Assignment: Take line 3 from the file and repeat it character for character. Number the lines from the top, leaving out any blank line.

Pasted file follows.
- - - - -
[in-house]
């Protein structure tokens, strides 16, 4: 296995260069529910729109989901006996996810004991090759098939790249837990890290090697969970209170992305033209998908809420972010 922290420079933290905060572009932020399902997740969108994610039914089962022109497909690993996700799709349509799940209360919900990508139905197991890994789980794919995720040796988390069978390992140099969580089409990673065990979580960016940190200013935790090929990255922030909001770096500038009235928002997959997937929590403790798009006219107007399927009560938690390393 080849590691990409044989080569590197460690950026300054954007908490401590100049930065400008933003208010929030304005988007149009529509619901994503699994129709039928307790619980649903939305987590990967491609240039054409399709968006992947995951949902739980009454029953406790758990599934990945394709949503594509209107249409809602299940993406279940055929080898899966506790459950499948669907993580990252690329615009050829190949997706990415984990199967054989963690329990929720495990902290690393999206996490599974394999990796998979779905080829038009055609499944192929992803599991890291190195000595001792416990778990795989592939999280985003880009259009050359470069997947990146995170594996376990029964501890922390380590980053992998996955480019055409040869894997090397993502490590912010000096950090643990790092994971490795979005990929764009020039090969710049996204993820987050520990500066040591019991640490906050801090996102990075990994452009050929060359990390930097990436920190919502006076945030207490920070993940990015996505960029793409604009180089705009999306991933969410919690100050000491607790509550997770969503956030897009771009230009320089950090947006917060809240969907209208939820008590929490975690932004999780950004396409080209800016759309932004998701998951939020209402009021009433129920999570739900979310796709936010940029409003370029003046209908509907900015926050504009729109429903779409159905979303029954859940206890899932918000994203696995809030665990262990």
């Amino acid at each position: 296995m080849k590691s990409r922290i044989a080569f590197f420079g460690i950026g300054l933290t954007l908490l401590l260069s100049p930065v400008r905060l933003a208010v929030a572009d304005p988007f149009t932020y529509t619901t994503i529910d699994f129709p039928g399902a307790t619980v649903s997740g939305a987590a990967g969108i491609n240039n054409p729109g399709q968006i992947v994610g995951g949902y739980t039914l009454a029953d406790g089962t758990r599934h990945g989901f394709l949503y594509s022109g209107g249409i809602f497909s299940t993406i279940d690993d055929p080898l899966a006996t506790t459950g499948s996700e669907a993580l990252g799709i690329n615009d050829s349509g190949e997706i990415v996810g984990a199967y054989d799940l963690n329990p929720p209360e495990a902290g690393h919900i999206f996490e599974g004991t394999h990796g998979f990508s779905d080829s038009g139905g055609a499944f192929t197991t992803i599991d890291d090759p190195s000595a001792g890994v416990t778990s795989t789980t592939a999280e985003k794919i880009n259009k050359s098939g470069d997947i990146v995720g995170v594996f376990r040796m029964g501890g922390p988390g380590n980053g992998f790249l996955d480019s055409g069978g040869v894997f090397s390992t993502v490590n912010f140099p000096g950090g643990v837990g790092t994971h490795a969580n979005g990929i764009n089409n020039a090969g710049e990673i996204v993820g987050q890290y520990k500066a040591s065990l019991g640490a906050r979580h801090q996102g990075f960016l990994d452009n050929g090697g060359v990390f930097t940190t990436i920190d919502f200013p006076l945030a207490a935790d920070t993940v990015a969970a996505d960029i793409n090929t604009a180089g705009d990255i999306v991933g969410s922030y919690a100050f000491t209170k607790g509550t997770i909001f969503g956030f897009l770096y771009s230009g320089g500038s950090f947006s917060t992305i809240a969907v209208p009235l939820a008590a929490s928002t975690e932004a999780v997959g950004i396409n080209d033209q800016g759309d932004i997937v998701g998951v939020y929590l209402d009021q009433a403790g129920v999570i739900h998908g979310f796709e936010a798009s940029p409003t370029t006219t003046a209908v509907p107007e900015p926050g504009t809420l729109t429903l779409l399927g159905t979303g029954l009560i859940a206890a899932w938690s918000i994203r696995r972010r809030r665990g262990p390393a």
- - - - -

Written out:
């Amino acid at each position: 296995m080849k590691s990409r922290i044989a080569f590197f420079g460690i950026g300054l933290t954007l908490l401590l260069s100049p930065v400008r905060l933003a208010v929030a572009d304005p988007f149009t932020y529509t619901t994503i529910d699994f129709p039928g399902a307790t619980v649903s997740g939305a987590a990967g969108i491609n240039n054409p729109g399709q968006i992947v994610g995951g949902y739980t039914l009454a029953d406790g089962t758990r599934h990945g989901f394709l949503y594509s022109g209107g249409i809602f497909s299940t993406i279940d690993d055929p080898l899966a006996t506790t459950g499948s996700e669907a993580l990252g799709i690329n615009d050829s349509g190949e997706i990415v996810g984990a199967y054989d799940l963690n329990p929720p209360e495990a902290g690393h919900i999206f996490e599974g004991t394999h990796g998979f990508s779905d080829s038009g139905g055609a499944f192929t197991t992803i599991d890291d090759p190195s000595a001792g890994v416990t778990s795989t789980t592939a999280e985003k794919i880009n259009k050359s098939g470069d997947i990146v995720g995170v594996f376990r040796m029964g501890g922390p988390g380590n980053g992998f790249l996955d480019s055409g069978g040869v894997f090397s390992t993502v490590n912010f140099p000096g950090g643990v837990g790092t994971h490795a969580n979005g990929i764009n089409n020039a090969g710049e990673i996204v993820g987050q890290y520990k500066a040591s065990l019991g640490a906050r979580h801090q996102g990075f960016l990994d452009n050929g090697g060359v990390f930097t940190t990436i920190d919502f200013p006076l945030a207490a935790d920070t993940v990015a969970a996505d960029i793409n090929t604009a180089g705009d990255i999306v991933g969410s922030y919690a100050f000491t209170k607790g509550t997770i909001f969503g956030f897009l770096y771009s230009g320089g500038s950090f947006s917060t992305i809240a969907v209208p009235l939820a008590a929490s928002t975690e932004a999780v997959g950004i396409n080209d033209q800016g759309d932004i997937v998701g998951v939020y929590l209402d009021q009433a403790g129920v999570i739900h998908g979310f796709e936010a798009s940029p409003t370029t006219t003046a209908v509907p107007e900015p926050g504009t809420l729109t429903l779409l399927g159905t979303g029954l009560i859940a206890a899932w938690s918000i994203r696995r972010r809030r665990g262990p390393a």